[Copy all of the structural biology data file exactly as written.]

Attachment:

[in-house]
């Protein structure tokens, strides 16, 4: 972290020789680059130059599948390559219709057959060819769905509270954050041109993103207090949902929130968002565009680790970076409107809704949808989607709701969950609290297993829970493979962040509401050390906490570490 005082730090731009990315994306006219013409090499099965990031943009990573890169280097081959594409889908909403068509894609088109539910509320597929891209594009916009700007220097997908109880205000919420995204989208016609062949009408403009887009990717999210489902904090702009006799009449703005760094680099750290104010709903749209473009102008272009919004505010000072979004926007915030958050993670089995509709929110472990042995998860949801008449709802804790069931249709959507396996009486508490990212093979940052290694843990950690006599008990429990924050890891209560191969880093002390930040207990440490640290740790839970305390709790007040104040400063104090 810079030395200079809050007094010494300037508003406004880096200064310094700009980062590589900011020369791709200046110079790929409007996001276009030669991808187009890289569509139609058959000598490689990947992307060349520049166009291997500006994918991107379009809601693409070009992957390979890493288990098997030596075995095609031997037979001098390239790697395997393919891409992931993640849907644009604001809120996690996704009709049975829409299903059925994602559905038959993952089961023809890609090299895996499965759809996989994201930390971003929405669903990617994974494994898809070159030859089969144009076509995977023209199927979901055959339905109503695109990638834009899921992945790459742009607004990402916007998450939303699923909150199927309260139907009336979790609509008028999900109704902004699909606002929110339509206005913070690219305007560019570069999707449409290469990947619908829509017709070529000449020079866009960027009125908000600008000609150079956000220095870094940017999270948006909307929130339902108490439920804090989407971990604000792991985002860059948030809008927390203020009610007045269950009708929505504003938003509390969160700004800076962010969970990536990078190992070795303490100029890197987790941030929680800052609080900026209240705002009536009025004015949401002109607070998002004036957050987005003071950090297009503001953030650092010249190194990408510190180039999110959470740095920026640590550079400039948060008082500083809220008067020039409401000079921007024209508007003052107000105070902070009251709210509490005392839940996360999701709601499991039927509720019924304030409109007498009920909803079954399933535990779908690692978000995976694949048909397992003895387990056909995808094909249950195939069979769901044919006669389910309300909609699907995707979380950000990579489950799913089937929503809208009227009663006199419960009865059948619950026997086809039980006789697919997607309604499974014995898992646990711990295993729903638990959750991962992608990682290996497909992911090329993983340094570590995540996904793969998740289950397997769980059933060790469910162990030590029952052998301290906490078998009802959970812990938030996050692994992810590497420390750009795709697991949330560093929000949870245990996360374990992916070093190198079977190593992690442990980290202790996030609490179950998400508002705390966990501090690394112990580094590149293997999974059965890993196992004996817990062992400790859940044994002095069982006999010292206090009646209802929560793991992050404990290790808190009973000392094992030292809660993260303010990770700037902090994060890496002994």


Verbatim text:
[in-house]
């Protein structure tokens, strides 16, 4: 972290020789680059130059599948390559219709057959060819769905509270954050041109993103207090949902929130968002565009680790970076409107809704949808989607709701969950609290297993829970493979962040509401050390906490570490 005082730090731009990315994306006219013409090499099965990031943009990573890169280097081959594409889908909403068509894609088109539910509320597929891209594009916009700007220097997908109880205000919420995204989208016609062949009408403009887009990717999210489902904090702009006799009449703005760094680099750290104010709903749209473009102008272009919004505010000072979004926007915030958050993670089995509709929110472990042995998860949801008449709802804790069931249709959507396996009486508490990212093979940052290694843990950690006599008990429990924050890891209560191969880093002390930040207990440490640290740790839970305390709790007040104040400063104090 810079030395200079809050007094010494300037508003406004880096200064310094700009980062590589900011020369791709200046110079790929409007996001276009030669991808187009890289569509139609058959000598490689990947992307060349520049166009291997500006994918991107379009809601693409070009992957390979890493288990098997030596075995095609031997037979001098390239790697395997393919891409992931993640849907644009604001809120996690996704009709049975829409299903059925994602559905038959993952089961023809890609090299895996499965759809996989994201930390971003929405669903990617994974494994898809070159030859089969144009076509995977023209199927979901055959339905109503695109990638834009899921992945790459742009607004990402916007998450939303699923909150199927309260139907009336979790609509008028999900109704902004699909606002929110339509206005913070690219305007560019570069999707449409290469990947619908829509017709070529000449020079866009960027009125908000600008000609150079956000220095870094940017999270948006909307929130339902108490439920804090989407971990604000792991985002860059948030809008927390203020009610007045269950009708929505504003938003509390969160700004800076962010969970990536990078190992070795303490100029890197987790941030929680800052609080900026209240705002009536009025004015949401002109607070998002004036957050987005003071950090297009503001953030650092010249190194990408510190180039999110959470740095920026640590550079400039948060008082500083809220008067020039409401000079921007024209508007003052107000105070902070009251709210509490005392839940996360999701709601499991039927509720019924304030409109007498009920909803079954399933535990779908690692978000995976694949048909397992003895387990056909995808094909249950195939069979769901044919006669389910309300909609699907995707979380950000990579489950799913089937929503809208009227009663006199419960009865059948619950026997086809039980006789697919997607309604499974014995898992646990711990295993729903638990959750991962992608990682290996497909992911090329993983340094570590995540996904793969998740289950397997769980059933060790469910162990030590029952052998301290906490078998009802959970812990938030996050692994992810590497420390750009795709697991949330560093929000949870245990996360374990992916070093190198079977190593992690442990980290202790996030609490179950998400508002705390966990501090690394112990580094590149293997999974059965890993196992004996817990062992400790859940044994002095069982006999010292206090009646209802929560793991992050404990290790808190009973000392094992030292809660993260303010990770700037902090994060890496002994």